Volume 50, Number 1, April I 2000
|Page(s)||113 - 119|
|Section||Interdisciplinary physics and related areas of science and technology|
|Published online||01 September 2002|
Adaptive Ising model and bacterial chemotactic receptor network
Cavendish Laboratory, University of Cambridge - Cambridge CB3 0HE, UK
Corresponding author: firstname.lastname@example.org
Accepted: 26 January 2000
We present a so-called adaptive Ising model (AIM) to provide a unifying explanation for sensitivity and perfect adaptation in bacterial chemotactic signalling, based on coupling among receptor dimers. In an AIM, an external field, representing ligand binding, is randomly applied to a fraction of spins, representing the states of the receptor dimers, and there is a delayed negative feedback from the spin value on the local field. This model is solved in an adiabatic approach. If the feedback is slow and weak enough, as indeed in chemotactic signalling, the system evolves through quasi-equilibrium states and the “magnetization”, representing the signal, always attenuates towards zero and is always sensitive to a subsequent stimulus.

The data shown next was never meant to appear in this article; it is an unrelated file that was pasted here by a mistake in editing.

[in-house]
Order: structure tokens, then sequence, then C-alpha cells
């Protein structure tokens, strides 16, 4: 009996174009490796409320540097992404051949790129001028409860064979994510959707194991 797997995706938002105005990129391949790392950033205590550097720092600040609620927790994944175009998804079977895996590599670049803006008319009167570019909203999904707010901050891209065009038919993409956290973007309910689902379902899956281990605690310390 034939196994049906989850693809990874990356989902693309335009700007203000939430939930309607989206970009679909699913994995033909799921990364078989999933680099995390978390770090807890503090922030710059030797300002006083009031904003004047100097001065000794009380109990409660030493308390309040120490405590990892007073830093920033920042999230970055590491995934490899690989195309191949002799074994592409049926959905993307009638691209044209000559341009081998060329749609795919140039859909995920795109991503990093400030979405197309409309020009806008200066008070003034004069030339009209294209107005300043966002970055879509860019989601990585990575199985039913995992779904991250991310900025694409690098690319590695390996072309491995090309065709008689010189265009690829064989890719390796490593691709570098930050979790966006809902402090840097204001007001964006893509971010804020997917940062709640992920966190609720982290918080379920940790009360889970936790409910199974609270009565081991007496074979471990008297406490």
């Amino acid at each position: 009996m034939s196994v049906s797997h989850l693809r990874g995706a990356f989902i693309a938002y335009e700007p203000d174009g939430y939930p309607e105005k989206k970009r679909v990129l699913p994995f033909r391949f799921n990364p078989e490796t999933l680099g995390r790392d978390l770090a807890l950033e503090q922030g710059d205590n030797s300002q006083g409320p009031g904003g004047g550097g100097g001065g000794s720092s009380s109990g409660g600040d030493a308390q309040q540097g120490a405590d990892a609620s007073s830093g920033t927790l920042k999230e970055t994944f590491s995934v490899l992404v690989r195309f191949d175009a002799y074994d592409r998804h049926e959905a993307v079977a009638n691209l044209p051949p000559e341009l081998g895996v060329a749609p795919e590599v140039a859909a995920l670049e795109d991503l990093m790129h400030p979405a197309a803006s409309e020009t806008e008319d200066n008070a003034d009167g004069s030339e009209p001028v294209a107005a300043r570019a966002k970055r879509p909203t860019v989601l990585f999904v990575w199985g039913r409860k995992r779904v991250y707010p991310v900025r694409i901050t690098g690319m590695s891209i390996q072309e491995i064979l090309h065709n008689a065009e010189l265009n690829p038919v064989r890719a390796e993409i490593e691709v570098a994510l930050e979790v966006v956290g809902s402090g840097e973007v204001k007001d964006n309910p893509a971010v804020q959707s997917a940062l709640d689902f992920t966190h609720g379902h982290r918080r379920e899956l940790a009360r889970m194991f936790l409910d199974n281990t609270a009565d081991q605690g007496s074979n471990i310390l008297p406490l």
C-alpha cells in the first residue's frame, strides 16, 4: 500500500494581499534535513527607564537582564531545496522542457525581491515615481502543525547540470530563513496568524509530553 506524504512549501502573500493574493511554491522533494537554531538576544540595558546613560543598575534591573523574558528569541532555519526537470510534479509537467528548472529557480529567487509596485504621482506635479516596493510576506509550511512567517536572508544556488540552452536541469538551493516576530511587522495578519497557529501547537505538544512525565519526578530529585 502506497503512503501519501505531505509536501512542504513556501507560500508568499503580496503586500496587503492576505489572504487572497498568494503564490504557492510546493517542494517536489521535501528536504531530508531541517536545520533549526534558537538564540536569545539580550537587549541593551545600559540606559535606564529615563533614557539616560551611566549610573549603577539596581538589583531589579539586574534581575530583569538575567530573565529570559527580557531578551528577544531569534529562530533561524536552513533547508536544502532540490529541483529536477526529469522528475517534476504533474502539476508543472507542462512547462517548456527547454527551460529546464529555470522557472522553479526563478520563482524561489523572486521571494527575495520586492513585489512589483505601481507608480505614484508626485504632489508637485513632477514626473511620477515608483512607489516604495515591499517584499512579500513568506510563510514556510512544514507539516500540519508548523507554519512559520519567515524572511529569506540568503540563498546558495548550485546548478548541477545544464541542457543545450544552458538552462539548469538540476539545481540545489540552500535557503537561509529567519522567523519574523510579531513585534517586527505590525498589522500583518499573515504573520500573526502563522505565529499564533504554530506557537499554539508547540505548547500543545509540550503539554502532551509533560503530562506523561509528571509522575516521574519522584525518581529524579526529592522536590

PACS: 87.10.+e – General theory and mathematical aspects / 87.16.Xa – Signal transduction / 05.20.-y – Classical statistical mechanics
© EDP Sciences, 2000
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